Set environment variables.

This option allows arbitrary environment variables that are available for the process to be launched inside of the container. If an environment variable is specified without a value, Podman will check the host environment for a value and set the variable only if it is set on the host. As a special case, if an environment variable ending in * is specified without a value, Podman will search the host environment for variables starting with the prefix and will add those variables to the container.

See Environment ⟨#environment⟩ note below for precedence and examples.

--env-file=file

Read in a line-delimited file of environment variables.

See Environment ⟨#environment⟩ note below for precedence and examples.

--env-host

Use host environment inside of the container. See Environment note below for precedence. (This option is not available with the remote Podman client, including Mac and Windows (excluding WSL2) machines)

--env-merge=env

Preprocess default environment variables for the containers. For example if image contains environment variable hello=world user can preprocess it using --env-merge hello=${hello}-some so new value will be hello=world-some.

--expose=port

Expose a port, or a range of ports (e.g. --expose=3300-3310) to set up port redirection on the host system.

--gidmap=container_gid:host_gid:amount

Run the container in a new user namespace using the supplied GID mapping. This option conflicts with the --userns and --subgidname options. This option provides a way to map host GIDs to container GIDs in the same way as --uidmap maps host UIDs to container UIDs. For details see --uidmap.

Note: the --gidmap flag cannot be called in conjunction with the --pod flag as a gidmap cannot be set on the container level when in a pod.

--group-add=group | keep-groups

Assign additional groups to the primary user running within the container process.

  • keep-groups is a special flag that tells Podman to keep the supplementary group access.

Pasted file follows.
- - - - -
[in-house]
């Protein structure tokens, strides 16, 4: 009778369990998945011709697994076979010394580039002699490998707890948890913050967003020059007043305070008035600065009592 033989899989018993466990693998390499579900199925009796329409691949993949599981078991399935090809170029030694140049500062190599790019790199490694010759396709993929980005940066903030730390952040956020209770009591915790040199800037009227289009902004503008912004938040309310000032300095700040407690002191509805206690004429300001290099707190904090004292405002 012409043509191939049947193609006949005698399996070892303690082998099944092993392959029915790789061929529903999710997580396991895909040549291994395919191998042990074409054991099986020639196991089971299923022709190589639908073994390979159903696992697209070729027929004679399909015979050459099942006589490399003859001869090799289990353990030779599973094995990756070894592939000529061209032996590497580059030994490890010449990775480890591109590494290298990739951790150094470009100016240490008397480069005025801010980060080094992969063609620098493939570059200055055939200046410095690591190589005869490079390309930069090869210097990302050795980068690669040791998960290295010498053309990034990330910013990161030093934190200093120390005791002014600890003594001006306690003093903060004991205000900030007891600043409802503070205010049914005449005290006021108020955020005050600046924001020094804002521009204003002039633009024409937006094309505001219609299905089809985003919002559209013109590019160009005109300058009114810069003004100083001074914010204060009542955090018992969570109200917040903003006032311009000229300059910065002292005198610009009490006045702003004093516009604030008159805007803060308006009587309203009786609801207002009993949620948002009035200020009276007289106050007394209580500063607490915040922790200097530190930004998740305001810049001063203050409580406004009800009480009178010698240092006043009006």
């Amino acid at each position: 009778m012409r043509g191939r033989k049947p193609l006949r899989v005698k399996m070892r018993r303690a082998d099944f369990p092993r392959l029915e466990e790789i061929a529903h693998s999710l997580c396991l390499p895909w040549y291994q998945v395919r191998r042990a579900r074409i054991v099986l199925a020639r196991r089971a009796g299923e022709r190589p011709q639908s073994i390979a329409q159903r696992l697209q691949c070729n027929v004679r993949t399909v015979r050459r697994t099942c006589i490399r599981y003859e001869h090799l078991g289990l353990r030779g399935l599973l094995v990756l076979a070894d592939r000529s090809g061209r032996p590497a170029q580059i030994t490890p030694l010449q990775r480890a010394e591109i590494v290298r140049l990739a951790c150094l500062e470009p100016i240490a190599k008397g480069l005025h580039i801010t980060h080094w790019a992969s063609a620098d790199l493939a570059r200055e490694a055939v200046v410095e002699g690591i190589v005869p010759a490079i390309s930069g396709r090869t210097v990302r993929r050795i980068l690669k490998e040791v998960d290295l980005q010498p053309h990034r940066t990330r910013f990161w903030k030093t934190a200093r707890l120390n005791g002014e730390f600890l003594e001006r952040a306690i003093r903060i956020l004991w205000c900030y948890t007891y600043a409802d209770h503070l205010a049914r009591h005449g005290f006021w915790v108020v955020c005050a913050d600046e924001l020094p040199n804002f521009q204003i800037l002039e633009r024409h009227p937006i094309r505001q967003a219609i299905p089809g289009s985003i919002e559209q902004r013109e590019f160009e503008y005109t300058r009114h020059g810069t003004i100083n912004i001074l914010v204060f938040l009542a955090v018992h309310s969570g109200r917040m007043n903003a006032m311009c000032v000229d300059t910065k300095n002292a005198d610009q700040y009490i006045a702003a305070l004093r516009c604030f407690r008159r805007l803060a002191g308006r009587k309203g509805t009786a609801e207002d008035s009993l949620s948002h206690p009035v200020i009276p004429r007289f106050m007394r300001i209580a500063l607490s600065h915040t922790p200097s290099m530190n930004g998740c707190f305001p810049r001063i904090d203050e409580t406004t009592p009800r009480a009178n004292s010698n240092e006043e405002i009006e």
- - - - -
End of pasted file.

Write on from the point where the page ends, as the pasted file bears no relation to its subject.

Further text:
Allows container to use the user's supplementary group access. If file systems or devices are only accessible by the rootless user's group, this flag tells the OCI runtime to pass the group access into the container. Currently only available with the crun OCI runtime. Note: keep-groups is exclusive, other groups cannot be specified with this flag. (Not available for remote commands, including Mac and Windows (excluding WSL2) machines)

--health-cmd=“command” | '[“command”, arg1 , ...]'

Set or alter a healthcheck command for a container. The command is a command to be executed inside the container that determines the container health. The command is required for other healthcheck options to be applied. A value of none disables existing healthchecks.

Multiple options can be passed in the form of a JSON array; otherwise, the command will be interpreted as an argument to /bin/sh -c.

--health-interval=interval

Set an interval for the healthchecks. An interval of disable results in no automatic timer setup. The default is 30s.

--health-on-failure=action

Action to take once the container transitions to an unhealthy state.  The default is none.

  • none: Take no action.
  • kill: Kill the container.
  • restart: Restart the container.  Do not combine the restart action with the --restart flag.  When running inside of a systemd unit, consider using the kill or stop action instead to make use of systemd's restart policy.
  • stop: Stop the container.

--health-retries=retries